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Interesting diesel fuel consumption stats. I haven't had my SEL 2.0 TSI long, around 600 miles. Collected my car and drove it home 380 miles, 48.6 mph, 36.8 mpg. Since then essentially short journeys of 4 miles or so on mixed roads and I seem to be getting 30-31 mpg. Seems like a good return on a gallon of petrol.
 

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RichyP said:
Got me thinking now... Got a diesel on order and my daily commute is 20 miles (10 each way) with a mix of dual carriageway and motorway. Should I be worried about the DPF? We will be using the car for longer journeys on the weekend as will be main family vehicle.
Last diesel I had was a VW Scirocco. Bought it new and did 5000 miles a year, mainly City/town driving and kept it 3 years. Never had to take it on a long drive for the DPF nor did the DPF give any trouble.
 

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I have had my 2.0tdi 150 DSG 2WD SEL for 3.5 months now and done 4,100 miles and had no issues with DPF and average 600 miles per tank from a 15 mile each way commute (3.5 miles A roads and the rest on B roads). From past experience with Diesel and DSG Vag group cars I think the auto box keeps the revs high when it's doing a re-gen where as a manual you have to drop it down.
 

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The well known motroing pundit Honest John says....and I apreciate this is an "older tech" engine in his Golf...

http://www.honestjohn.co.uk/news/new-cars/2016-12/top-10-petrol-or-diesel-in-2017/?image=1

"We've compared 10 of the UK's most-popular petrol and diesel cars to find out which give the best value for money over three years and/or 30,000 miles. However, please note that modern diesels - with a diesel particulate filter - require more than 15 miles to operate properly and are not suitable for a succession of short runs from cold.

Volkswagen Golf - Buy a petrol. Diesel requires 53,904 miles to break even
Its reputation might have taken a hammering in the Volkswagen Emissions Scandal, but the Golf has endured the tidal wave of negative publicity to retain its place as one of the UK's most-popular family hatchbacks.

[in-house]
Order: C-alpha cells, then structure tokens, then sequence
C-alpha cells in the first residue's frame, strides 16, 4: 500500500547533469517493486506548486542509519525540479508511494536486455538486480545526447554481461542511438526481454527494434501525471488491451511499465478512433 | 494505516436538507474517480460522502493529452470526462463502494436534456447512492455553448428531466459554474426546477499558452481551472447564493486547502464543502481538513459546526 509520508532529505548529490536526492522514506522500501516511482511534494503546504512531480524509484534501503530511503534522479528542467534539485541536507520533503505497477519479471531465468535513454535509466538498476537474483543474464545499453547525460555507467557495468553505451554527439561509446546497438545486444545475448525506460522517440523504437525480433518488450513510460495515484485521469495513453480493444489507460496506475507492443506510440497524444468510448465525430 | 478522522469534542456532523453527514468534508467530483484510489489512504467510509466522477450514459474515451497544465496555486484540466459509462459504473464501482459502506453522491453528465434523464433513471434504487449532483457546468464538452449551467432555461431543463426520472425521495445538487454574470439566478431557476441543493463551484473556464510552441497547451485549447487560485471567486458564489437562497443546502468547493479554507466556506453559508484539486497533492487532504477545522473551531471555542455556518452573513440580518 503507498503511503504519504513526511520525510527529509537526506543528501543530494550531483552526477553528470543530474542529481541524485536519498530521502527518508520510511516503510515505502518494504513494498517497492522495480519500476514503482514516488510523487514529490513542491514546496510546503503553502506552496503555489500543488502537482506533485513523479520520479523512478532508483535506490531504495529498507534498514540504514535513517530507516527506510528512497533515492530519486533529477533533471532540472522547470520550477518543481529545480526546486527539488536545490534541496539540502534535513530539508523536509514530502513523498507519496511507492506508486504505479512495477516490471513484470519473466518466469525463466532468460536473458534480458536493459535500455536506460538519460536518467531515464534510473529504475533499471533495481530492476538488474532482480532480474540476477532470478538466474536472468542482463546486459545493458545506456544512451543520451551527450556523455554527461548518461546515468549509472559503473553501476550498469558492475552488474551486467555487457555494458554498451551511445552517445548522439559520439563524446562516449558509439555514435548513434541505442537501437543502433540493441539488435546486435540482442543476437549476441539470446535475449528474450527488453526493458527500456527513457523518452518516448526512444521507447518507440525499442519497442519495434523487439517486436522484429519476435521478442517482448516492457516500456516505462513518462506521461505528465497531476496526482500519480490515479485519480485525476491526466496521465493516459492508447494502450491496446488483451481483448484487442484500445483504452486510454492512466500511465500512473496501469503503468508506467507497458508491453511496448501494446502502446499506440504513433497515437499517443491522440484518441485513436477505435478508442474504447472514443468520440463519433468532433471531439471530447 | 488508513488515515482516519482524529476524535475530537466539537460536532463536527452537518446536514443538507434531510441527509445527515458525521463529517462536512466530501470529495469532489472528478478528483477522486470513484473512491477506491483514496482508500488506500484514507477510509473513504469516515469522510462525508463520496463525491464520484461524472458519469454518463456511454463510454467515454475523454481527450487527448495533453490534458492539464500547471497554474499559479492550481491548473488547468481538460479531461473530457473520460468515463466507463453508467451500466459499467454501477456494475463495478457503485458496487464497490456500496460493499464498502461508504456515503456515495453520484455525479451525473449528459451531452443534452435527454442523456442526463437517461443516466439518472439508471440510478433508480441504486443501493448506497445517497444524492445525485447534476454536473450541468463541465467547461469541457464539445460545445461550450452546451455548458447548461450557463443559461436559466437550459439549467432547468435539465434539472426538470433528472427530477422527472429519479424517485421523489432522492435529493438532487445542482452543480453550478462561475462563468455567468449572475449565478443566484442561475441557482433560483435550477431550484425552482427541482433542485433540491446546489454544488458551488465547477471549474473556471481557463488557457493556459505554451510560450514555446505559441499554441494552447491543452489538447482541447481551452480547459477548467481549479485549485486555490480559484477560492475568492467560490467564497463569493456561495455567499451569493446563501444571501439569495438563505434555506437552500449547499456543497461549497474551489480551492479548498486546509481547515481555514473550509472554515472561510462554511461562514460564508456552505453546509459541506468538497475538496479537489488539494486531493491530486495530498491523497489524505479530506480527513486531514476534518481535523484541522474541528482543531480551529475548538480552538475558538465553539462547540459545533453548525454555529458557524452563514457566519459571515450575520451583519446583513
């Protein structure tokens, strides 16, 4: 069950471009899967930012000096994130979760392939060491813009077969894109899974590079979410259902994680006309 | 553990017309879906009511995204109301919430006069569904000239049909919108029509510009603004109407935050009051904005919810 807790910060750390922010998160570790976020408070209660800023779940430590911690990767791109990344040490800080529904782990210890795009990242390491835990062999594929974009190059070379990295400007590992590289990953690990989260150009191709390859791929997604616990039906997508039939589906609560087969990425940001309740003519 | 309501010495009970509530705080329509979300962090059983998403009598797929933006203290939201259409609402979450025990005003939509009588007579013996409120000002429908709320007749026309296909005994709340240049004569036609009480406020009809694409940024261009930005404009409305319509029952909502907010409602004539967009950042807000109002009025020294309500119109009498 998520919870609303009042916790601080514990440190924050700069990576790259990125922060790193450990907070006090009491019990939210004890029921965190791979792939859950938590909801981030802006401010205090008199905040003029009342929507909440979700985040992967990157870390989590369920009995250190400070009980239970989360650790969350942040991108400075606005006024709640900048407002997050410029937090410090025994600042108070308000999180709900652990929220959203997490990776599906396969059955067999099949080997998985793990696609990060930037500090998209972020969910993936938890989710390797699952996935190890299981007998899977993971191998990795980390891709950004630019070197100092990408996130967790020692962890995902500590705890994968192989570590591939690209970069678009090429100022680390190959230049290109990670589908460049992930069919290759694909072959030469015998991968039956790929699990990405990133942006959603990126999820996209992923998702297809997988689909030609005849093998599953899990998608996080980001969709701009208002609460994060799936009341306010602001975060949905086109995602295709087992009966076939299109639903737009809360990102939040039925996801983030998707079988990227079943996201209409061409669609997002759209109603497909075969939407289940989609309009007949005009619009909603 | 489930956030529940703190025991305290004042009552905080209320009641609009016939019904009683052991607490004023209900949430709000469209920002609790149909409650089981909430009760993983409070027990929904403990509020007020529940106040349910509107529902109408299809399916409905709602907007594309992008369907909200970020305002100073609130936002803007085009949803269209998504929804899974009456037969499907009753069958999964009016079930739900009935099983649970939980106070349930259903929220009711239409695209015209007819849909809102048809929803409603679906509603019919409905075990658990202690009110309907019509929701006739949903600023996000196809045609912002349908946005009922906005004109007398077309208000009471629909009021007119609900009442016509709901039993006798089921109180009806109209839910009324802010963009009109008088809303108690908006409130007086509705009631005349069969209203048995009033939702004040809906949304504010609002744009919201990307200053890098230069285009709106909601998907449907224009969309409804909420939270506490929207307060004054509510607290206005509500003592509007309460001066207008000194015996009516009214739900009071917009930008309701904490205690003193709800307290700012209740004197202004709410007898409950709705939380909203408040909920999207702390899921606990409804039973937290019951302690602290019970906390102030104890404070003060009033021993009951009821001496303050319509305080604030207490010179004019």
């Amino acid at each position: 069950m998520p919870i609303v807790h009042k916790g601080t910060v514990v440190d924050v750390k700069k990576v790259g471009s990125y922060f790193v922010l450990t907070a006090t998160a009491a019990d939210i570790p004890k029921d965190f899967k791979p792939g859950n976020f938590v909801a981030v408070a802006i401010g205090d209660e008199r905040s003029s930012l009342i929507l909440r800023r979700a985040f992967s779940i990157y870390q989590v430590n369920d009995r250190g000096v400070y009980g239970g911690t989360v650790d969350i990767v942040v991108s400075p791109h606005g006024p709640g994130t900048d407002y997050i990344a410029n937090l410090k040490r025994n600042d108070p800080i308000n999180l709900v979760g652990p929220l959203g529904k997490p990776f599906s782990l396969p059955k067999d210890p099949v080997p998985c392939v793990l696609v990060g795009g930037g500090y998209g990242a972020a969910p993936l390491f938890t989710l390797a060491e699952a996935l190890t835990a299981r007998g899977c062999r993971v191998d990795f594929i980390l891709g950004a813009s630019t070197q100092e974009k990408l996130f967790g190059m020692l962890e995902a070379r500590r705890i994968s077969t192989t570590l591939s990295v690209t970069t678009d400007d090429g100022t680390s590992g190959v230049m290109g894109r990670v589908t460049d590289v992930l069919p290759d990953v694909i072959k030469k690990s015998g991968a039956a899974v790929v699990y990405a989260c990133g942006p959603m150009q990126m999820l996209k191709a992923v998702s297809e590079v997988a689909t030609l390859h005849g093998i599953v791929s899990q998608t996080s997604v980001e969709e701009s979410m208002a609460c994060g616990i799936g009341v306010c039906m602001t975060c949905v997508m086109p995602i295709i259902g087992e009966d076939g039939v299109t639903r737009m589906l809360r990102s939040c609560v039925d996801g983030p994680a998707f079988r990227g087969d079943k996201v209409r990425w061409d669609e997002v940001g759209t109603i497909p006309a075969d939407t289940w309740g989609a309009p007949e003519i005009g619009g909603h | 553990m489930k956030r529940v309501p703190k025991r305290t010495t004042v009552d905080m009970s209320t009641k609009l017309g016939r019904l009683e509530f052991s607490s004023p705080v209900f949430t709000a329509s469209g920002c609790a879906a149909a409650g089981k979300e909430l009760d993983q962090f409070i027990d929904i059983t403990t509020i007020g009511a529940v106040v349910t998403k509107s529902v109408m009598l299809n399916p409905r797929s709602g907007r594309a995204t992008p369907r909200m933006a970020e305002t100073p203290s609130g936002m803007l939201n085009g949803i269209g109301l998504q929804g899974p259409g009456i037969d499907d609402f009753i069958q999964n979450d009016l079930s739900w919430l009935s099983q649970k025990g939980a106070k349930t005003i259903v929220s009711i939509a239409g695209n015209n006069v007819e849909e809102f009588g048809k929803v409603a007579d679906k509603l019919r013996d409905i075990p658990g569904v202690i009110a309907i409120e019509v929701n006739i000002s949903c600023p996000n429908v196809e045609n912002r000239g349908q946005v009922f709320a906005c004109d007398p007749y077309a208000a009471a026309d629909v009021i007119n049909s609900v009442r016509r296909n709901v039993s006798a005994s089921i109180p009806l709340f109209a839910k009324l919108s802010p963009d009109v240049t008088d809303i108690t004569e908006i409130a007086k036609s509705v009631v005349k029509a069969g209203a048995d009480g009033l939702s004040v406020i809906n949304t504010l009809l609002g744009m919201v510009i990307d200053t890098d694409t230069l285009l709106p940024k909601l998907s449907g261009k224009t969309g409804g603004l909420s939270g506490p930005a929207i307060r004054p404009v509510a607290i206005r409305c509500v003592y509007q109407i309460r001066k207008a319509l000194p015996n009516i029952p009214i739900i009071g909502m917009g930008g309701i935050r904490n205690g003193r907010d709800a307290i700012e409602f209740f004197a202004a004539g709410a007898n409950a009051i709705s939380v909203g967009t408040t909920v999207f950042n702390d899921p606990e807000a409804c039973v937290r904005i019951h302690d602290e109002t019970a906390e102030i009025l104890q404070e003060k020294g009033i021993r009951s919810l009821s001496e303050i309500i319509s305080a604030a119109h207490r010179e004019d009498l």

The 1.6 TDI 110PS (three-door in S trim) costs £1005 more than the 1.4 TSI with 125PS to buy, but promises 74.3mpg and 99g/km of CO2. However, Real MPG shows it to take 53,223 miles to return the initial extra cost, which means the petrol is the best value over three years. "
The same report shows the Nissan Qashcai just breaks even as a diesel, but the Audi A3 2.0 disel takes 290000 mls to brake even!

I run a quite highly tuned GTi, with a 2L TFSi engine modied from a standard 230hp to now give 345hp...and that will still give over 30 mpg on the motorway at 70 mph. Petrol engines have rea!ly come a long way in recent years!
However, the major disadvantage is that when pushing on, the consumption will drop to low 20s meaning a range of less than 280 miles. On the up side this is FUN! :twisted:

IMO the modern consensus is that diesels nowadays are not only mechanically unsuitable for short commutes, they do not make financial sense either. Loads to read on tinternet....

Seat Ateca is available with a 1.0 engine
This Autocar report makes interesting references to the Tiguan versus the Ateca...

http://www.autocar.co.uk/car-review/seat/ateca/first-drives/2016-seat-ateca-10-tsi-ecomotive-se-review

I would suggest the smaller engined, or petrol variants would be more suitable if you really must have an SUV for the school run.

My stance? I run both petrol and diesel cars..."horses for courses". I Also run 5000HP of diesel generators for a living.

Sorry, for the long post, but this is a subject I am"passionate" about! Don't mean to be preachy, but many of our friends have "defaulted" or been persuaded by a salesman, to the more expensive diesel, when they really need a petrol.
Hope somebody might find some food for thought?